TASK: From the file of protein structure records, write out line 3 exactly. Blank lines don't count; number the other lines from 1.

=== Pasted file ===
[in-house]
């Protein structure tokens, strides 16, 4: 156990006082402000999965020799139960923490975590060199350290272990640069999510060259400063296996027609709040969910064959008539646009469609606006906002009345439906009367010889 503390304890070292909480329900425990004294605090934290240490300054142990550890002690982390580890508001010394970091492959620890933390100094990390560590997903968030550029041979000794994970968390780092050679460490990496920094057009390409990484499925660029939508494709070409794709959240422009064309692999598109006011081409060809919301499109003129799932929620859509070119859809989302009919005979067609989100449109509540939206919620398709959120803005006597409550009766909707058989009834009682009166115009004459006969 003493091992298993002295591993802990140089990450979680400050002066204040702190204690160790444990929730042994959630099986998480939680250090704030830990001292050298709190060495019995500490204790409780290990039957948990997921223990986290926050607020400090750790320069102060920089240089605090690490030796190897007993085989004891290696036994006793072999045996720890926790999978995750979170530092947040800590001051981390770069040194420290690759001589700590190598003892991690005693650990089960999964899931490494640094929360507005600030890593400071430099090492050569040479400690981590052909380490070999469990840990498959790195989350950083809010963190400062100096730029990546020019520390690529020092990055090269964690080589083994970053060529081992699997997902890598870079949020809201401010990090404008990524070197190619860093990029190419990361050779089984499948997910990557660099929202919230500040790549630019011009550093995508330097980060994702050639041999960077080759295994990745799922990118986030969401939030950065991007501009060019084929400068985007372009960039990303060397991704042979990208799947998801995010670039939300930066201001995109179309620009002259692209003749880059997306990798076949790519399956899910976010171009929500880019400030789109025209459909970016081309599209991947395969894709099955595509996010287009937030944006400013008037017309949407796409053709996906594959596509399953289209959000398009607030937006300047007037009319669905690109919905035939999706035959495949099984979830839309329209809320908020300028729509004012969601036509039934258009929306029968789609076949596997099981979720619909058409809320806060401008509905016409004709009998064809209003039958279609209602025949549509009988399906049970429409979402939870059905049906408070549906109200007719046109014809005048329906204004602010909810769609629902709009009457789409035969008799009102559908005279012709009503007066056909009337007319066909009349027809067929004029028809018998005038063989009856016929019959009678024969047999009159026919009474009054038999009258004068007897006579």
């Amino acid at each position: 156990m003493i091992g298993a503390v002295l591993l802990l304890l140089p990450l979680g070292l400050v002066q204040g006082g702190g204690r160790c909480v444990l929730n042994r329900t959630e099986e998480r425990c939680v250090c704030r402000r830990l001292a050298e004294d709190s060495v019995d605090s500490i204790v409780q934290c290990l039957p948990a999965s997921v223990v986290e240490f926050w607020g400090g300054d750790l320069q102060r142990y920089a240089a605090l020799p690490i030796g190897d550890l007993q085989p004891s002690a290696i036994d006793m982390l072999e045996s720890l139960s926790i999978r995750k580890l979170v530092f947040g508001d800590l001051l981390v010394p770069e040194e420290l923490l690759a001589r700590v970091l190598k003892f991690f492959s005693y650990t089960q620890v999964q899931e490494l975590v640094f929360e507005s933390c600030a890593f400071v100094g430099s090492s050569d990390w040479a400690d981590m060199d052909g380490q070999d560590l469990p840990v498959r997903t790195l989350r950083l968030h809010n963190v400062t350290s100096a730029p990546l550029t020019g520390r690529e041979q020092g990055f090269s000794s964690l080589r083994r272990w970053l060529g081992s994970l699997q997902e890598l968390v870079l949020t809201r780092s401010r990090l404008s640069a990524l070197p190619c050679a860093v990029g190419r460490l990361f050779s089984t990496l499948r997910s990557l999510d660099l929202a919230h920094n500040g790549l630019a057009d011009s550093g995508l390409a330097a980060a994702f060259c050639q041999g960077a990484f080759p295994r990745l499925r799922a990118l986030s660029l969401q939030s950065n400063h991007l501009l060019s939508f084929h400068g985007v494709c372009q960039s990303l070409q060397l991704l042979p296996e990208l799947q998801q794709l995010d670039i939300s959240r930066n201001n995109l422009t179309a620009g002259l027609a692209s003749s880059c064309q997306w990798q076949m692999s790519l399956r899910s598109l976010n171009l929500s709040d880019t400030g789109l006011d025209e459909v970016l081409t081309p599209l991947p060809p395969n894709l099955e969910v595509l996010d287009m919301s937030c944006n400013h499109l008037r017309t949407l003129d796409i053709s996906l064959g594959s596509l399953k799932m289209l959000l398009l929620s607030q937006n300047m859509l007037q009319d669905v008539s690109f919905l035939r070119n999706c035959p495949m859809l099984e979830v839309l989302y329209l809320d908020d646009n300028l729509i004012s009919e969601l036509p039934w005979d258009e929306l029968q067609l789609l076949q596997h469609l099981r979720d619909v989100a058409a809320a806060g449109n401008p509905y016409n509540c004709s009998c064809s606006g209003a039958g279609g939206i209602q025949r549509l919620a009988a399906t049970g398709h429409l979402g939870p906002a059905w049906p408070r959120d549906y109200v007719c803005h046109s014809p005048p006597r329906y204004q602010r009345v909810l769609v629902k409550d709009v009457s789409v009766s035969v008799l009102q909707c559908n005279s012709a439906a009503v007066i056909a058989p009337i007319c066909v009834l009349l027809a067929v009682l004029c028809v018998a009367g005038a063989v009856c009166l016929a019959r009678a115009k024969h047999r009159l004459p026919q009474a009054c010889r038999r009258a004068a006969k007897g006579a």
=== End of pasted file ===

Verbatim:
């Amino acid at each position: 156990m003493i091992g298993a503390v002295l591993l802990l304890l140089p990450l979680g070292l400050v002066q204040g006082g702190g204690r160790c909480v444990l929730n042994r329900t959630e099986e998480r425990c939680v250090c704030r402000r830990l001292a050298e004294d709190s060495v019995d605090s500490i204790v409780q934290c290990l039957p948990a999965s997921v223990v986290e240490f926050w607020g400090g300054d750790l320069q102060r142990y920089a240089a605090l020799p690490i030796g190897d550890l007993q085989p004891s002690a290696i036994d006793m982390l072999e045996s720890l139960s926790i999978r995750k580890l979170v530092f947040g508001d800590l001051l981390v010394p770069e040194e420290l923490l690759a001589r700590v970091l190598k003892f991690f492959s005693y650990t089960q620890v999964q899931e490494l975590v640094f929360e507005s933390c600030a890593f400071v100094g430099s090492s050569d990390w040479a400690d981590m060199d052909g380490q070999d560590l469990p840990v498959r997903t790195l989350r950083l968030h809010n963190v400062t350290s100096a730029p990546l550029t020019g520390r690529e041979q020092g990055f090269s000794s964690l080589r083994r272990w970053l060529g081992s994970l699997q997902e890598l968390v870079l949020t809201r780092s401010r990090l404008s640069a990524l070197p190619c050679a860093v990029g190419r460490l990361f050779s089984t990496l499948r997910s990557l999510d660099l929202a919230h920094n500040g790549l630019a057009d011009s550093g995508l390409a330097a980060a994702f060259c050639q041999g960077a990484f080759p295994r990745l499925r799922a990118l986030s660029l969401q939030s950065n400063h991007l501009l060019s939508f084929h400068g985007v494709c372009q960039s990303l070409q060397l991704l042979p296996e990208l799947q998801q794709l995010d670039i939300s959240r930066n201001n995109l422009t179309a620009g002259l027609a692209s003749s880059c064309q997306w990798q076949m692999s790519l399956r899910s598109l976010n171009l929500s709040d880019t400030g789109l006011d025209e459909v970016l081409t081309p599209l991947p060809p395969n894709l099955e969910v595509l996010d287009m919301s937030c944006n400013h499109l008037r017309t949407l003129d796409i053709s996906l064959g594959s596509l399953k799932m289209l959000l398009l929620s607030q937006n300047m859509l007037q009319d669905v008539s690109f919905l035939r070119n999706c035959p495949m859809l099984e979830v839309l989302y329209l809320d908020d646009n300028l729509i004012s009919e969601l036509p039934w005979d258009e929306l029968q067609l789609l076949q596997h469609l099981r979720d619909v989100a058409a809320a806060g449109n401008p509905y016409n509540c004709s009998c064809s606006g209003a039958g279609g939206i209602q025949r549509l919620a009988a399906t049970g398709h429409l979402g939870p906002a059905w049906p408070r959120d549906y109200v007719c803005h046109s014809p005048p006597r329906y204004q602010r009345v909810l769609v629902k409550d709009v009457s789409v009766s035969v008799l009102q909707c559908n005279s012709a439906a009503v007066i056909a058989p009337i007319c066909v009834l009349l027809a067929v009682l004029c028809v018998a009367g005038a063989v009856c009166l016929a019959r009678a115009k024969h047999r009159l004459p026919q009474a009054c010889r038999r009258a004068a006969k007897g006579a």